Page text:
The average American charitable donor reports receiving about eight mailings and ten e-mails from non-profit organizations in a typical week. A majority of these communications come from organizations they don’t financially support.
Consumer insights company Grey Matter Research and research panel Opinions4Good (Op4G) partnered on The Donor Mindset Study, a series of research reports about American charitable donors. The latest in the series (The Donor Mindset Study VII: Cutting through the Noise) explores how much mail and e-mail donors report receiving from charities, as well as what proportion they actually read (all or in part).
The weekly averages, as reported by donors, look like this:
- 6 pieces of mail from organizations they financially support
- 2 pieces of mail from organizations they do not financially support
- 2 e-mails from organizations they financially support
- 7 e-mails from organizations they do not financially support
That’s a total of 17.7 messages from charities each week; 920 per year, or 2.5 every day just between mail and e-mail (not including social media, text, advertising, or other forms of communication).
On average, donors estimate that 54% of the mail and 58% of the e-mails they receive from charities come from organizations they don’t support (commonly referred to as “prospecting”).
Who gets the most communication from charities?
- People who identify with a religious group report receiving 24% more than atheists, agnostics, and those who have no religious identification
- Men report receiving 26% more than women
- Higher-income households ($70,000 or more) report receiving 30% more than lower-income households
- Larger donors ($500 or more given in the past 12 months) report receiving 37% more than others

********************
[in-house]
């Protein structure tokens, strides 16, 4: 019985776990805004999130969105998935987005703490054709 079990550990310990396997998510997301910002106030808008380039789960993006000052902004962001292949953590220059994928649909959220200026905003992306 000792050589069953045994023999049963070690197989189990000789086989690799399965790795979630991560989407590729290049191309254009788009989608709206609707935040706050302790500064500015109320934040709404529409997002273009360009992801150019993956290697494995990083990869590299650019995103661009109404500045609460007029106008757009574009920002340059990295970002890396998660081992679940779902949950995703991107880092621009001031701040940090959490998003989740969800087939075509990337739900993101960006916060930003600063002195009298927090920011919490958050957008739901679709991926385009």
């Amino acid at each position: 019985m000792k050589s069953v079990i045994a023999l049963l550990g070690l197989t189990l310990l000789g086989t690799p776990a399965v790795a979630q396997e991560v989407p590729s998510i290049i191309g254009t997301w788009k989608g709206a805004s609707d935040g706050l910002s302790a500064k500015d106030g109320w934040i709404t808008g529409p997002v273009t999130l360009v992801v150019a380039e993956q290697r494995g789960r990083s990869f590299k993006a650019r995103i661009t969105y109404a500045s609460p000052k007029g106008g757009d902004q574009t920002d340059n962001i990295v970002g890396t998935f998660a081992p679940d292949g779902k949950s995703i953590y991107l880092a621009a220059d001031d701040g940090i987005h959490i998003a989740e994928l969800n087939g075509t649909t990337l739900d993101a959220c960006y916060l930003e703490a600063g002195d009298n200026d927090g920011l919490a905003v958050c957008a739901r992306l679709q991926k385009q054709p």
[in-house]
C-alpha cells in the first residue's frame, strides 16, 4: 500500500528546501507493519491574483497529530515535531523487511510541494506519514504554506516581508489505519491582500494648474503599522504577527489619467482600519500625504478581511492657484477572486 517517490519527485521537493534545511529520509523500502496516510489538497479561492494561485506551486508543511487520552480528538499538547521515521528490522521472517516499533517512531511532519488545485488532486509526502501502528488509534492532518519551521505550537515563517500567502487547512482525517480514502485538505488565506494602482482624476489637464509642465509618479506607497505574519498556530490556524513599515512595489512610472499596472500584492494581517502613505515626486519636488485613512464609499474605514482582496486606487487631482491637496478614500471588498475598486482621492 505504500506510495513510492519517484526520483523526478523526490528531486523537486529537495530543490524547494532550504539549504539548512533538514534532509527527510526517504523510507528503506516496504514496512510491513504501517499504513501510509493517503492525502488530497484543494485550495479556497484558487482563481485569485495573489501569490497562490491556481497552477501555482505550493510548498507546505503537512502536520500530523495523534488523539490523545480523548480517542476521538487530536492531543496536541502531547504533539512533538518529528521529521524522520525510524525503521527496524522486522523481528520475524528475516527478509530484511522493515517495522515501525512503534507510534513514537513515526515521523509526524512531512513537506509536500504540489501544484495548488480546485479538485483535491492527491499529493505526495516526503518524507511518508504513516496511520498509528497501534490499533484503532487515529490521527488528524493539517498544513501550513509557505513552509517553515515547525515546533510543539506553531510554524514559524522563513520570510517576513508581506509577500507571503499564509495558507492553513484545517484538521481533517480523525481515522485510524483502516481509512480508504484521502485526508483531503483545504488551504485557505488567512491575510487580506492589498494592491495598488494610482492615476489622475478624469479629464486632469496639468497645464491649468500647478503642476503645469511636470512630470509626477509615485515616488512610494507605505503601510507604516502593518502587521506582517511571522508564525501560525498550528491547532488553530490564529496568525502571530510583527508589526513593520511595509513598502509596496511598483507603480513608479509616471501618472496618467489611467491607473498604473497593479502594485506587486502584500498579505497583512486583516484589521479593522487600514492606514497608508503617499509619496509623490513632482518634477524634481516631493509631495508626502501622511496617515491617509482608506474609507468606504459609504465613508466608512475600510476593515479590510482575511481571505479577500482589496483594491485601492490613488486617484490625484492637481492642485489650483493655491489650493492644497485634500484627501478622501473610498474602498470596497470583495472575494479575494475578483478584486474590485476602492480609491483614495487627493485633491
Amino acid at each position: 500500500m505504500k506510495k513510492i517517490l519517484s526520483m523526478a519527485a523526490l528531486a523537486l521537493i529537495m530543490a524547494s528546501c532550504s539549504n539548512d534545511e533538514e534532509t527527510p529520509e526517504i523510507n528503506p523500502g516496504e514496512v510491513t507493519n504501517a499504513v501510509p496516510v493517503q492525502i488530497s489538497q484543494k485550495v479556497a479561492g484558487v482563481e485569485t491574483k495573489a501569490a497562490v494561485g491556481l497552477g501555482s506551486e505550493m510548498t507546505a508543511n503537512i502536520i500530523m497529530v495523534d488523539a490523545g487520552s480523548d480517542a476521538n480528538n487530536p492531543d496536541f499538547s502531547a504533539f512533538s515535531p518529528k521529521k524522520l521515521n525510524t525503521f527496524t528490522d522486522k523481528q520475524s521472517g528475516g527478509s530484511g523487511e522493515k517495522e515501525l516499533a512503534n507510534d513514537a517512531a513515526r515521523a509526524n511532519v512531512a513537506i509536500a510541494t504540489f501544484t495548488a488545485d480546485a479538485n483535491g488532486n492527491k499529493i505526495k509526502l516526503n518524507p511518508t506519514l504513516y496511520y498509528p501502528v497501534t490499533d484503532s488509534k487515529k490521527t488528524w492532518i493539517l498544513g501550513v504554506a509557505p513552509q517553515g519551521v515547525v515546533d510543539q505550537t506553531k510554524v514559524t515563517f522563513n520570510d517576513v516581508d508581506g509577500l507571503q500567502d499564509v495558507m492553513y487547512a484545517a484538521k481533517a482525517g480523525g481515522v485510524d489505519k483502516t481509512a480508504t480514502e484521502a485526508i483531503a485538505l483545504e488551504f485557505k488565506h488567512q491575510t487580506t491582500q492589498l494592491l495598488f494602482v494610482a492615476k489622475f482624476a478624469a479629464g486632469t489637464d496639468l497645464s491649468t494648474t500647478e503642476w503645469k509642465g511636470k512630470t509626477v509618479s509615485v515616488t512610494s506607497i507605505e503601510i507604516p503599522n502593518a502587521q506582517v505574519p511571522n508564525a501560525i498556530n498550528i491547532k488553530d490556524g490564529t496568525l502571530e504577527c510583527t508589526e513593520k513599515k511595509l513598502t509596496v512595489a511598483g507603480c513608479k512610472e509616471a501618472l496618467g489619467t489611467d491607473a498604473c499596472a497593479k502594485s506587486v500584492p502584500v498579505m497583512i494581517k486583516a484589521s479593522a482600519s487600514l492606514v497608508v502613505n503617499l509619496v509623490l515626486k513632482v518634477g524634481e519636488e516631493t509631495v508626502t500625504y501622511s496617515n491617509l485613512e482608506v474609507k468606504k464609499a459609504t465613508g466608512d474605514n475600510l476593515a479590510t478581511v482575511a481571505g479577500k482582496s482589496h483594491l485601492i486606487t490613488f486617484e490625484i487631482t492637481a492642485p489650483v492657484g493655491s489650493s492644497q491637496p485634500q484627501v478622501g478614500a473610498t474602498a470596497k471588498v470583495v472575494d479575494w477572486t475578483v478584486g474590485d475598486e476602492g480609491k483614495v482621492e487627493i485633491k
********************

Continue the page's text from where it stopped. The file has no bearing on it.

- Political liberals report receiving 38% more than conservatives
- Donors under age 50 report receiving a whopping 77% more than older donors
The study also asked donors to estimate how many mail and e-mail messages from charities they read each week – not necessarily the whole thing, but at least part. It should be heartening to charitable organizations to learn that donors report reading quite a bit of the communication they get. On average, about 78% of what they receive from charities they financially support gets at least a little attention, along with about 58% of prospecting communications.
Few donors discard everything they get without reading it – only 7% do this with all the mail they receive from the organizations they support, and 25% do this with all the prospecting mail they get. The numbers for e-mail are strikingly similar (of course, they don’t take into consideration the e-mails donors never see because they’re caught in spam filters or sent to e-mail addresses donors rarely or never check).
So the question is: what’s going to make your communication something donors will read more of and maybe respond to, when they’re averaging 17 others that same week?” he asks.
The full report examines these donor perceptions in-depth. It is available by contacting Op4G (support@Op4G.com).